Photographers use their equipment as a means of showing the world to others through their eyes. But those snapping the pictures may be altering their own memory of the subject, according to a new study.
Julia Soares and Benjamin Storm, two researchers from the University of California, documented their findings in the most recent issue of the Journal of Applied Research in Memory and Cognition. The pair found a photo-taking impairment that made captured objects harder to accurately remember for the photographer. Curiously, the condition presents itself even in images that were deleted before viewing.
Their findings were similar to that of another researcher, Linda Henkel. In Henkel’s study, she found taking photos of paintings in a museum led to issues in accurately recalling the artwork.
In an attempt to make sense of the findings, she drew on research in transactive memory, a theory that suggests longtime partners or friends may unwittingly be sharing memories of certain things or experiences. Rather than attempting to store all of a memory, the brain defers some of this responsibility to a trusted party it shared the memory with. By doing so, it’s distributing the stored data between two or more parties, thus creating a shared system of sorts from each to pull from when attempting to recall the experience.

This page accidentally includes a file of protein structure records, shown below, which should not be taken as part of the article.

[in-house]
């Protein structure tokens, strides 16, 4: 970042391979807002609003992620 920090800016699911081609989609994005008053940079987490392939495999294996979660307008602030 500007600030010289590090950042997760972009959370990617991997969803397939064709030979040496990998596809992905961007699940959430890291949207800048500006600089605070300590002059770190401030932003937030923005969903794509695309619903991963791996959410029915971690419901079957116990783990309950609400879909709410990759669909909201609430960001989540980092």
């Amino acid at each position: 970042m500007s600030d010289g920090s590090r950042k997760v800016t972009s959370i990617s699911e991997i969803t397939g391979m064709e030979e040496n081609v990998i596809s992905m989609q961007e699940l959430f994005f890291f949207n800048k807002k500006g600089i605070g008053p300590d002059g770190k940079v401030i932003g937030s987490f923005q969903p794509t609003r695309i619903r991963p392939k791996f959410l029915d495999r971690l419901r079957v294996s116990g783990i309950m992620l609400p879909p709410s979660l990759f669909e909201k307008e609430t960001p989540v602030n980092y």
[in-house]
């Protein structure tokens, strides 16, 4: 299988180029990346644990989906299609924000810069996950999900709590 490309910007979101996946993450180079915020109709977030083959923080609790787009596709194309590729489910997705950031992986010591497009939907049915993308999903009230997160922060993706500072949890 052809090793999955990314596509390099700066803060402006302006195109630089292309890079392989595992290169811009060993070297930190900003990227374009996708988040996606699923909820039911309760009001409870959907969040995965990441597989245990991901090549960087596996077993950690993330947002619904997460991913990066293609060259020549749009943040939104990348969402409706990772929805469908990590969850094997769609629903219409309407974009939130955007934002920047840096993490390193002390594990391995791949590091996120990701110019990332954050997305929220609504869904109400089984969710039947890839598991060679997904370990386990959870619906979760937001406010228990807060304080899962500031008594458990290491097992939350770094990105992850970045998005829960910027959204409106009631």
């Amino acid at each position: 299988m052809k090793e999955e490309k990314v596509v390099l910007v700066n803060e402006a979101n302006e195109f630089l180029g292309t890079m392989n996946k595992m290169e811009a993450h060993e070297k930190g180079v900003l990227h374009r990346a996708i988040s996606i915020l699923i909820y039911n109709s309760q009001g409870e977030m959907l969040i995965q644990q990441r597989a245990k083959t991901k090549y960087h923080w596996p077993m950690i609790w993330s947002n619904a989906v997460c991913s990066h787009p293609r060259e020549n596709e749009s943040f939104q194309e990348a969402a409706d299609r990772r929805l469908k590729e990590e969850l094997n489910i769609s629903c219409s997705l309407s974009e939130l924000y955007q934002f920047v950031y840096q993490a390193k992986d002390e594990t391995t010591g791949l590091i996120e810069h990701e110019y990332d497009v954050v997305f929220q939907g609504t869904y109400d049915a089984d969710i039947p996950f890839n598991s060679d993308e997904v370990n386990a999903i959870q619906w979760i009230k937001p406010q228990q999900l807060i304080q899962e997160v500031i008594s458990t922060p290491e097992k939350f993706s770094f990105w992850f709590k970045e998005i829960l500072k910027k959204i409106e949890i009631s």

Henkel found that the camera might serve as the second party in this distribution system, capturing an image before your mind has time to focus on the subject or store it to longer term memory. In essence, your brain recognizes device splitting the memory with you, and devotes fewer resources to storing it.
In the most recent experiment, Soares and Storm broke the test into two main groups: those who used the ephemeral photo-sharing application Snapchat to capture an image that would delete itself after 24 hours, and another who manually deleted the photos after taking them.
In both groups, the participants exhibited “a significant photo-taking-impairment effect even though they did not expect to have access to the photos.” The results were equally significant when compared against a group who thought they would have access to the photos after the experiment.
The results, according to Soares and Storm, “suggest that offloading may not be the sole, or even primary, mechanism for the photo-taking-impairment.”
Or, to put it another way: Scientists have no idea what causes our memory to fail us when trying to recall items we’ve photographed.